Back to O’Callahan and Relford, actually no, at least not in the U.S.
Mexico’s top court declared unconstitutional Tuesday a key portion of a military law that has broadened the influence of military courts and angered civilian victims seeking justice.
The 8-2 ruling said a provision of the Code of Military Justice that claims authority over all crimes committed by soldiers on duty is incompatible with Mexico’s constitution. The ruling said it violates a federal law stipulating that military courts should not expand their scope over civilians affected by a case.
A part of the military code says all crimes committed by soldiers on duty are considered crimes against military discipline.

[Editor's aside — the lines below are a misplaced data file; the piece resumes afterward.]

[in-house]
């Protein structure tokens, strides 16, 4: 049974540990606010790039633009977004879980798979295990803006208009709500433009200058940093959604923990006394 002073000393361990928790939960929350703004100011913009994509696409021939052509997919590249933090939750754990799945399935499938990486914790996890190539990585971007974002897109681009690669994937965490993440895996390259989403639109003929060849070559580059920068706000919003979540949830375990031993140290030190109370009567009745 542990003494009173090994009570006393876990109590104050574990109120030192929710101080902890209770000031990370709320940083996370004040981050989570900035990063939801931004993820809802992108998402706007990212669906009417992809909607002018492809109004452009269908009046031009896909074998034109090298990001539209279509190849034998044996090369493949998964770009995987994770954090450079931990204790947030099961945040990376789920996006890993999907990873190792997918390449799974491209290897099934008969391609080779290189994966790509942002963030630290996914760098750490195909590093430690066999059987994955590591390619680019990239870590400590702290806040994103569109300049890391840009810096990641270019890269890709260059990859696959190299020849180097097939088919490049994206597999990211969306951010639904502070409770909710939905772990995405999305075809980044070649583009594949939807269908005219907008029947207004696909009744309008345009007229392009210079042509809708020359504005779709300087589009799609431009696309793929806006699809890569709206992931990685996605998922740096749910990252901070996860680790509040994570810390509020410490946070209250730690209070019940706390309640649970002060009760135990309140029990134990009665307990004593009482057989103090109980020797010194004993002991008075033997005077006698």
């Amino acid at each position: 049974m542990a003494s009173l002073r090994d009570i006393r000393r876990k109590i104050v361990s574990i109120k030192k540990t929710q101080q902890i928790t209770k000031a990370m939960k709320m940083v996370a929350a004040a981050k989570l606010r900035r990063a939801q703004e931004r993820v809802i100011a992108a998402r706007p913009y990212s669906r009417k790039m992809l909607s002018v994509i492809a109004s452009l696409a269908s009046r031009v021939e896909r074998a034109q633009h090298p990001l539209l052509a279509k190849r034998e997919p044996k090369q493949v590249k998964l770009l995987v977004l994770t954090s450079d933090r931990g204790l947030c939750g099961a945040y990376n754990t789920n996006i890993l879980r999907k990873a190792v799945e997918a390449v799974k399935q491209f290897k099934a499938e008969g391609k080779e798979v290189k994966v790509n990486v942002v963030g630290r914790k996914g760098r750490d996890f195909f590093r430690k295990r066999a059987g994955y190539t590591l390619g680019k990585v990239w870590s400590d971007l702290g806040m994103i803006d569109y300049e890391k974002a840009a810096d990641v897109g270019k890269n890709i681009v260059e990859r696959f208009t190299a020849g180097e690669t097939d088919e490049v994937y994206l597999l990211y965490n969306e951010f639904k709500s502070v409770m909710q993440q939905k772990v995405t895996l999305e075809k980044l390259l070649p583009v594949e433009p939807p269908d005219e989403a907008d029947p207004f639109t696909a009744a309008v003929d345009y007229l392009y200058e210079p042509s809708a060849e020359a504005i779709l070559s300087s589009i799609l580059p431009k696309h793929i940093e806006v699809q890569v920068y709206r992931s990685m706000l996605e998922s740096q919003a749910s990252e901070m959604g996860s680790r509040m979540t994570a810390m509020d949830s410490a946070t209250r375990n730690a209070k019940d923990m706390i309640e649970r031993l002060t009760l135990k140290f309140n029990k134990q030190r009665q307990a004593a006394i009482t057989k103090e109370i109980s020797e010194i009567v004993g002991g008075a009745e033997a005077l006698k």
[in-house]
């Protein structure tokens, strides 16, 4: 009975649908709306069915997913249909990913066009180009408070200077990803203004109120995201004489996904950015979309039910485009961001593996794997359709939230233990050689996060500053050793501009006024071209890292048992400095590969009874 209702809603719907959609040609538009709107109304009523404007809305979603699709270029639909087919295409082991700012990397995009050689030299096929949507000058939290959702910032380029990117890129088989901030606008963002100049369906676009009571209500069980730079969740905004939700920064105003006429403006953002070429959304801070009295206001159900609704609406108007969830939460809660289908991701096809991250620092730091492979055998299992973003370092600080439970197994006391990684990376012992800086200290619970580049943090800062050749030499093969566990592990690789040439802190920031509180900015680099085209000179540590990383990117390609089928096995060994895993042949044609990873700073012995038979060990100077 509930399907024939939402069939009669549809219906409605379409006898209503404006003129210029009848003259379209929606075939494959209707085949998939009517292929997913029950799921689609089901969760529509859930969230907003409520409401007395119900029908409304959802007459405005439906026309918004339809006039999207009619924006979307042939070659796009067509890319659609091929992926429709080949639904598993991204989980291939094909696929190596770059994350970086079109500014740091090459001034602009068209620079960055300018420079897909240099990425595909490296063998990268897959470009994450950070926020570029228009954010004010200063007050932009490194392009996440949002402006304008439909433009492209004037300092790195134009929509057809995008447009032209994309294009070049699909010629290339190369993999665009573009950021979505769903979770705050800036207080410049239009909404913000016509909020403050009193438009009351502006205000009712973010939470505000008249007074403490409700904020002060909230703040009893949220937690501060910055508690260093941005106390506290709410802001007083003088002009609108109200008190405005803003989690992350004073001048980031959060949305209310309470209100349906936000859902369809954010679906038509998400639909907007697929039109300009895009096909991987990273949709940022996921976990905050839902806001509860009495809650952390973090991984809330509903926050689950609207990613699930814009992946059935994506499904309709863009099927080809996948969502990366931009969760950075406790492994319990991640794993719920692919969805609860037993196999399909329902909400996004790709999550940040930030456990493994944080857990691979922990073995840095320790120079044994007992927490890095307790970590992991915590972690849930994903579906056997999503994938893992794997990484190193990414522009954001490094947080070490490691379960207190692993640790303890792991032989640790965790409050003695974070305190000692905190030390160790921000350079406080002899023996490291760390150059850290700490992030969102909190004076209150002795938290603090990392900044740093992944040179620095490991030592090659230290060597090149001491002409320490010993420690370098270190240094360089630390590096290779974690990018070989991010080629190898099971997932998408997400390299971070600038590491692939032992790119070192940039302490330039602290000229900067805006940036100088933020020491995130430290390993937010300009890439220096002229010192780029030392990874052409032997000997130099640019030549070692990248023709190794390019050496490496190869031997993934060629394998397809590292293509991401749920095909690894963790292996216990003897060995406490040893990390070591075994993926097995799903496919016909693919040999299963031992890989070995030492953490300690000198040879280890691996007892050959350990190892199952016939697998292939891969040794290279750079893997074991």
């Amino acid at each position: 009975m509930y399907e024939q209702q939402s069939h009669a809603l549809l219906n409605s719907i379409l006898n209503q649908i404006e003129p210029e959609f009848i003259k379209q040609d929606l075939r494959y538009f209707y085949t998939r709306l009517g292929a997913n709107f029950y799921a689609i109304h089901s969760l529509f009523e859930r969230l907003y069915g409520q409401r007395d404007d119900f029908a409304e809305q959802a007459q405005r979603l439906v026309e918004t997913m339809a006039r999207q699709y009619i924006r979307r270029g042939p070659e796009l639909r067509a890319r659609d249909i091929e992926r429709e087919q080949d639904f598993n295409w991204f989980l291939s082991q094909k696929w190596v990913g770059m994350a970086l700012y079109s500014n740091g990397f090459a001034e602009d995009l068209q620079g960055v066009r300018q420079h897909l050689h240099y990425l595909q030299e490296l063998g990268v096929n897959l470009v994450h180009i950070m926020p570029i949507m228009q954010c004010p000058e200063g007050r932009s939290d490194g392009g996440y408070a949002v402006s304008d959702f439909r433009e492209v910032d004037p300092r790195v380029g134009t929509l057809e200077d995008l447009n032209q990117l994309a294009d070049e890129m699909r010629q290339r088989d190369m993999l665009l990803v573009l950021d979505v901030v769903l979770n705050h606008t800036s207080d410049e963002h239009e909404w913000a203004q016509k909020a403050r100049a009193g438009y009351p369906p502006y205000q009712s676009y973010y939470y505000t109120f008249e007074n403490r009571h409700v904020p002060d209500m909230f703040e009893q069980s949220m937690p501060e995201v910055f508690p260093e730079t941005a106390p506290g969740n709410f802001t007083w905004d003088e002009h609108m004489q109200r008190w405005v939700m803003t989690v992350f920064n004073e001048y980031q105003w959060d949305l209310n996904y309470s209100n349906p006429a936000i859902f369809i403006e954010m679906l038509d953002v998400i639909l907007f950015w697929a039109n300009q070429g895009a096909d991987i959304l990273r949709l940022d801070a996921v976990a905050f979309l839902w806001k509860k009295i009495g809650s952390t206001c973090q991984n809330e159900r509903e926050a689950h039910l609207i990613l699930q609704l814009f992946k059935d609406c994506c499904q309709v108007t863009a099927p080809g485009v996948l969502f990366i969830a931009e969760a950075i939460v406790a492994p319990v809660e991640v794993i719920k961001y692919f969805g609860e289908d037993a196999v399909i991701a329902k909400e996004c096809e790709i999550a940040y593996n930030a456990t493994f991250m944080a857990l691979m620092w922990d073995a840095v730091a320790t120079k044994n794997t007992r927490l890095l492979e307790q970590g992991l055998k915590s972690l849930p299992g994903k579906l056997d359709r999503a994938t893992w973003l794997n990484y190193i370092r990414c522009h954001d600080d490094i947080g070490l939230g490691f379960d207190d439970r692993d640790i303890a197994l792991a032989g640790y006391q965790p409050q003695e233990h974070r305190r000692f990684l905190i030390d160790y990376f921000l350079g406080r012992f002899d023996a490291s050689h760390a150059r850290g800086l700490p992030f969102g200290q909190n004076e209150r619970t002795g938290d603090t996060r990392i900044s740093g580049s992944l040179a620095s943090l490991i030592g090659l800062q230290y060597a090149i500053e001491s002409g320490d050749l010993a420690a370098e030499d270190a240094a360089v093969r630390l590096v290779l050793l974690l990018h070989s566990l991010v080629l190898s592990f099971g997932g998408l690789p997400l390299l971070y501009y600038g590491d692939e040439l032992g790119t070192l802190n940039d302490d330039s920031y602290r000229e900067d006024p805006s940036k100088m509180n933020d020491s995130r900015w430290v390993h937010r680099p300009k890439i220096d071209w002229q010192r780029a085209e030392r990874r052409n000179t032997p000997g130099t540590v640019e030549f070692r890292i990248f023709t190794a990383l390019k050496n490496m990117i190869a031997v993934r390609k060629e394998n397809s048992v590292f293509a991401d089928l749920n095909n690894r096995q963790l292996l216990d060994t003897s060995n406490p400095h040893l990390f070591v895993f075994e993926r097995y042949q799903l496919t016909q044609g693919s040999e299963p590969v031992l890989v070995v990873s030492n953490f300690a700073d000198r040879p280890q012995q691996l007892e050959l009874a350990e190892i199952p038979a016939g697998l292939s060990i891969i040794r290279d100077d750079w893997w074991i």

The provision has been subject of scrutiny because human rights activists claim it has long allowed security forces to take over cases of fellow soldiers accused of abusing, torturing and executing civilians.
Some other news:
The San Antonio Express-News has this provocative lead:
For a decade before a sex scandal engulfed Joint Base San Antonio-Lackland, Air Force officials knew about persistent problems with basic training instructors seeking sexual relationships with trainees.
And as I do from time to time, here is a case of interest on sentence comparison, United States v. Williams, Crim. No. 09-0026 (PLF) (D.C. April 9, 2012).